Single-incision (with multi-input single-port) laparoscopic colorectal procedures: Early results
Ertem, M.; Gök, H.; Özveri, E.
Ulusal Cerrahi Dergisi 29(3): 119-123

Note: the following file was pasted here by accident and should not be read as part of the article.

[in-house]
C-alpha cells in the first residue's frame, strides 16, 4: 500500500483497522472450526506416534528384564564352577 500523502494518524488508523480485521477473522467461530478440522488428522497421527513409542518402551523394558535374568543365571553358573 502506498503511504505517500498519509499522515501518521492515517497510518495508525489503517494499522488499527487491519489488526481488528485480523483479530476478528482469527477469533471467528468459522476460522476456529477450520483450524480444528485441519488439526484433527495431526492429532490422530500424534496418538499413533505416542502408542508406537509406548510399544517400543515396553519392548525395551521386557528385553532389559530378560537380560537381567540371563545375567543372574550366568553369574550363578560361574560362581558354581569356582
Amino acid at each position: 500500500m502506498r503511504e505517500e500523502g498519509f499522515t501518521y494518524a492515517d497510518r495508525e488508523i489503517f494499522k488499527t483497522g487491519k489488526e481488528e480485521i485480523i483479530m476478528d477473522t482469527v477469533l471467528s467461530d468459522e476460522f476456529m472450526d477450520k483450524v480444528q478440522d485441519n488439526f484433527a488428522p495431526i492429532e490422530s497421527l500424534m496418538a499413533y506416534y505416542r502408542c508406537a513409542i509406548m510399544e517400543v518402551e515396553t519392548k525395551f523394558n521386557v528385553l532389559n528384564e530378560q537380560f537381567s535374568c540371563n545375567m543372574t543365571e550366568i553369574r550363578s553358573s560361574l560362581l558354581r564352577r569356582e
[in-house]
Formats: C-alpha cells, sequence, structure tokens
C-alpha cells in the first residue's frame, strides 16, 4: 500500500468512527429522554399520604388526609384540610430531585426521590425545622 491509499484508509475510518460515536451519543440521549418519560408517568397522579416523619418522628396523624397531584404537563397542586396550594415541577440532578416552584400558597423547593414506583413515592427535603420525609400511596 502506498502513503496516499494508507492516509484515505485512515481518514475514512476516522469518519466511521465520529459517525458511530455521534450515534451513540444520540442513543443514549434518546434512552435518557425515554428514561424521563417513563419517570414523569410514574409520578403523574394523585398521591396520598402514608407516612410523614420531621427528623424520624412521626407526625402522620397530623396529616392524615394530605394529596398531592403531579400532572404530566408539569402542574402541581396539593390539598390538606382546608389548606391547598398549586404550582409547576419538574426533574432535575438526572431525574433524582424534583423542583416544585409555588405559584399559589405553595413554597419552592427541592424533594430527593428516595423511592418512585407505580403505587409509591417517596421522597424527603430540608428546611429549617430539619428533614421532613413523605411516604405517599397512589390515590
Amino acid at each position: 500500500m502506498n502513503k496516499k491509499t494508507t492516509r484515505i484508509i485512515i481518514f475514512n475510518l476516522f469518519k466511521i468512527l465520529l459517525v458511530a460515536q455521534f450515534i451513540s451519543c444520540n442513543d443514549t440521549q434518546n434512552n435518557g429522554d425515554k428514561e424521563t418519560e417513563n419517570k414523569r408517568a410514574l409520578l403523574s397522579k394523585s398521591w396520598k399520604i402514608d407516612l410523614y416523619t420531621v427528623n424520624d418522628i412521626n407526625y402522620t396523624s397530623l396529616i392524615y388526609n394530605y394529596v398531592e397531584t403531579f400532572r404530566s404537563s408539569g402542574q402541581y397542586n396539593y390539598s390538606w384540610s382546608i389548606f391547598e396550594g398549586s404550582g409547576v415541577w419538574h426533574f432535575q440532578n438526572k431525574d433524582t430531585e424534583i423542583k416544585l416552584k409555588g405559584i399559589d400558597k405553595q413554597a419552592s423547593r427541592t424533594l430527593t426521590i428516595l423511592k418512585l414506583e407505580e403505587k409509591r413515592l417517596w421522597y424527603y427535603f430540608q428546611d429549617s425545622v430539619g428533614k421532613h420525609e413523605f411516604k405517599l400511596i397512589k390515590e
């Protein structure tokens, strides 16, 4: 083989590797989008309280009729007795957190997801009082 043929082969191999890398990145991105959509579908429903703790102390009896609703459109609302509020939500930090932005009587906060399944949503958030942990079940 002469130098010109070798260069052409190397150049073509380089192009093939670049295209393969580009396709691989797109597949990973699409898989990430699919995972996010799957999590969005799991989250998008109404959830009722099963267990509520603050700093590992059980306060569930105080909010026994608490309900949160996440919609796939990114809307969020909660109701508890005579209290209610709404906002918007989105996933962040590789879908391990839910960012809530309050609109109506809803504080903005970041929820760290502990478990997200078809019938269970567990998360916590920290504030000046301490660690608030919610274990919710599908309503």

Single incision laparoscopic surgery (SILS) is a "scar-less" new surgical technique which has been gaining popularity over recent years. In comparison to conventional multiport laparoscopic surgery, SILS is introduced as a less invasive method. This technique has also been applied to colorectal surgery. The aim of the presenting study is to investigate the applicability of SILS and report short term results. We evaluated prospectively collected data of 24 patients who had been operated with "Single Incision Laparoscopic Colon Resection (SILCR)" in our clinic between June 2011-June 2013. Informed consent was obtained from all patients before surgery. Patient data such as ASA and BMI values, need for additional surgery, tumors, number of lymph nodes resected, length of hospital stay, length of surgery, timing of flatus, time to start oral feeding and complications were recorded. SILCR was performed in 24 patients. In 13 patients, SILCR was performed for cancer treatment. There was no need for extra ports, conversion to open surgery and stoma creation was also not necessary. Drain was placed in 4 patients. Overall complication rate was 12.5%. The mean number of lymph nodes in 13 patients who underwent SILCR for tumor was found to be 23 (14-33). The mean operative time and length of hospital stay was 177 minutes (110-363) and 5.35 days (4-11) respectively. Anastomotic leakage was not seen in any of the patients. In one patient, urinoma formation due to ureteral leakage was seen which resulted from thermal injury. When we compare other series with almost the same number of patients' reported SILS results in the literature, we believe that we could draw conclusions from our data. SILS appears to have comparable results to conventional multiport laparoscopic surgery in the hands of experienced surgeons. It seems advantegous as it can be done with conventional laparoscopic instruments in a "scar-less" manner. Prospective randomized trials are necessary to define the benefits of one procedure over the other.